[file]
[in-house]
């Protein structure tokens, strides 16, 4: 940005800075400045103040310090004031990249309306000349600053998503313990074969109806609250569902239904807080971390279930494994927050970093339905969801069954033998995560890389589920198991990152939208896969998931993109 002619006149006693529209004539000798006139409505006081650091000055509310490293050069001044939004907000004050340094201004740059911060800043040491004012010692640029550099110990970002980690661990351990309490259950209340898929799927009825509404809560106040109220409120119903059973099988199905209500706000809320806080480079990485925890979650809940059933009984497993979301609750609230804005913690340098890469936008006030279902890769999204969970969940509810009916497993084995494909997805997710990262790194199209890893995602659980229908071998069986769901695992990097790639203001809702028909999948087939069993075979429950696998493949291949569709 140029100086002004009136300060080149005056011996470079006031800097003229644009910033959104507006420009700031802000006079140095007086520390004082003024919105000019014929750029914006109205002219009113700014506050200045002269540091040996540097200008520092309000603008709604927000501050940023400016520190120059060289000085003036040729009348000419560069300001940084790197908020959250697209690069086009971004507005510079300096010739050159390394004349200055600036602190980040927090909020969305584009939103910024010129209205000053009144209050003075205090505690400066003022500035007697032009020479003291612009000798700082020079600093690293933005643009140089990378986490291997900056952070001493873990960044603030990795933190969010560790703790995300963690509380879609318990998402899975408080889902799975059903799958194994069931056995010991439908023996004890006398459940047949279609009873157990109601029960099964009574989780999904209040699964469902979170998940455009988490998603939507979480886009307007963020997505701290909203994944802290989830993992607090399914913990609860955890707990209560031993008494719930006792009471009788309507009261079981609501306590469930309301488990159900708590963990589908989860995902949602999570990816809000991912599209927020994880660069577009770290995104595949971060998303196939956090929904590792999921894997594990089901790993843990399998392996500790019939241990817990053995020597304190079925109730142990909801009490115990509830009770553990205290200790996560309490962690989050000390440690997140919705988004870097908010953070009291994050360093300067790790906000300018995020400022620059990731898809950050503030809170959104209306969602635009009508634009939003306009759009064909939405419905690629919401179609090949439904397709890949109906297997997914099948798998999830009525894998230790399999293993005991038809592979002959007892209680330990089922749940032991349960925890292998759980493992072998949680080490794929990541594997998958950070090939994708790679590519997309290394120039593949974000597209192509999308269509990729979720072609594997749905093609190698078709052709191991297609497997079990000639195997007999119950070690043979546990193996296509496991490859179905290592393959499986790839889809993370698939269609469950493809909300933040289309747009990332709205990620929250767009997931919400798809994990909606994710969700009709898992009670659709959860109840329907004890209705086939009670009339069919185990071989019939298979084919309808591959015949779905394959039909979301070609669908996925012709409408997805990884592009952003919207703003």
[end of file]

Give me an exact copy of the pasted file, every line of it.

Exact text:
[in-house]
């Protein structure tokens, strides 16, 4: 940005800075400045103040310090004031990249309306000349600053998503313990074969109806609250569902239904807080971390279930494994927050970093339905969801069954033998995560890389589920198991990152939208896969998931993109 002619006149006693529209004539000798006139409505006081650091000055509310490293050069001044939004907000004050340094201004740059911060800043040491004012010692640029550099110990970002980690661990351990309490259950209340898929799927009825509404809560106040109220409120119903059973099988199905209500706000809320806080480079990485925890979650809940059933009984497993979301609750609230804005913690340098890469936008006030279902890769999204969970969940509810009916497993084995494909997805997710990262790194199209890893995602659980229908071998069986769901695992990097790639203001809702028909999948087939069993075979429950696998493949291949569709 140029100086002004009136300060080149005056011996470079006031800097003229644009910033959104507006420009700031802000006079140095007086520390004082003024919105000019014929750029914006109205002219009113700014506050200045002269540091040996540097200008520092309000603008709604927000501050940023400016520190120059060289000085003036040729009348000419560069300001940084790197908020959250697209690069086009971004507005510079300096010739050159390394004349200055600036602190980040927090909020969305584009939103910024010129209205000053009144209050003075205090505690400066003022500035007697032009020479003291612009000798700082020079600093690293933005643009140089990378986490291997900056952070001493873990960044603030990795933190969010560790703790995300963690509380879609318990998402899975408080889902799975059903799958194994069931056995010991439908023996004890006398459940047949279609009873157990109601029960099964009574989780999904209040699964469902979170998940455009988490998603939507979480886009307007963020997505701290909203994944802290989830993992607090399914913990609860955890707990209560031993008494719930006792009471009788309507009261079981609501306590469930309301488990159900708590963990589908989860995902949602999570990816809000991912599209927020994880660069577009770290995104595949971060998303196939956090929904590792999921894997594990089901790993843990399998392996500790019939241990817990053995020597304190079925109730142990909801009490115990509830009770553990205290200790996560309490962690989050000390440690997140919705988004870097908010953070009291994050360093300067790790906000300018995020400022620059990731898809950050503030809170959104209306969602635009009508634009939003306009759009064909939405419905690629919401179609090949439904397709890949109906297997997914099948798998999830009525894998230790399999293993005991038809592979002959007892209680330990089922749940032991349960925890292998759980493992072998949680080490794929990541594997998958950070090939994708790679590519997309290394120039593949974000597209192509999308269509990729979720072609594997749905093609190698078709052709191991297609497997079990000639195997007999119950070690043979546990193996296509496991490859179905290592393959499986790839889809993370698939269609469950493809909300933040289309747009990332709205990620929250767009997931919400798809994990909606994710969700009709898992009670659709959860109840329907004890209705086939009670009339069919185990071989019939298979084919309808591959015949779905394959039909979301070609669908996925012709409408997805990884592009952003919207703003």